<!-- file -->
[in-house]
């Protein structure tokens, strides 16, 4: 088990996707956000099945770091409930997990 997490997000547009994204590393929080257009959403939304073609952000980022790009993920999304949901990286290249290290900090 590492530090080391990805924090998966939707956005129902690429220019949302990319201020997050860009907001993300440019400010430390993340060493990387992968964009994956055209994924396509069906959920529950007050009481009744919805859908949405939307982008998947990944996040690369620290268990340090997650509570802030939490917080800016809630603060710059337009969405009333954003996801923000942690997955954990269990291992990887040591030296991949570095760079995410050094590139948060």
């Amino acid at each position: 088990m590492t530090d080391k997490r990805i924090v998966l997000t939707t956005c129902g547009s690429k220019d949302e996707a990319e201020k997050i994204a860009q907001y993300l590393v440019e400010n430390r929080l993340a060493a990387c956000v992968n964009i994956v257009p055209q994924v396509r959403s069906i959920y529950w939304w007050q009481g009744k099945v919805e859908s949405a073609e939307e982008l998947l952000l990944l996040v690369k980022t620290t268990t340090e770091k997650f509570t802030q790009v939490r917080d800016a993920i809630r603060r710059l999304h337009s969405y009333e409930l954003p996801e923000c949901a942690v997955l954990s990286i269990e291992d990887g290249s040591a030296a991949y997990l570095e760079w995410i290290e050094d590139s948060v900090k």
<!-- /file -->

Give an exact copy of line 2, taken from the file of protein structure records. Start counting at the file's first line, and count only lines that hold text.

């Protein structure tokens, strides 16, 4: 088990996707956000099945770091409930997990 997490997000547009994204590393929080257009959403939304073609952000980022790009993920999304949901990286290249290290900090 590492530090080391990805924090998966939707956005129902690429220019949302990319201020997050860009907001993300440019400010430390993340060493990387992968964009994956055209994924396509069906959920529950007050009481009744919805859908949405939307982008998947990944996040690369620290268990340090997650509570802030939490917080800016809630603060710059337009969405009333954003996801923000942690997955954990269990291992990887040591030296991949570095760079995410050094590139948060």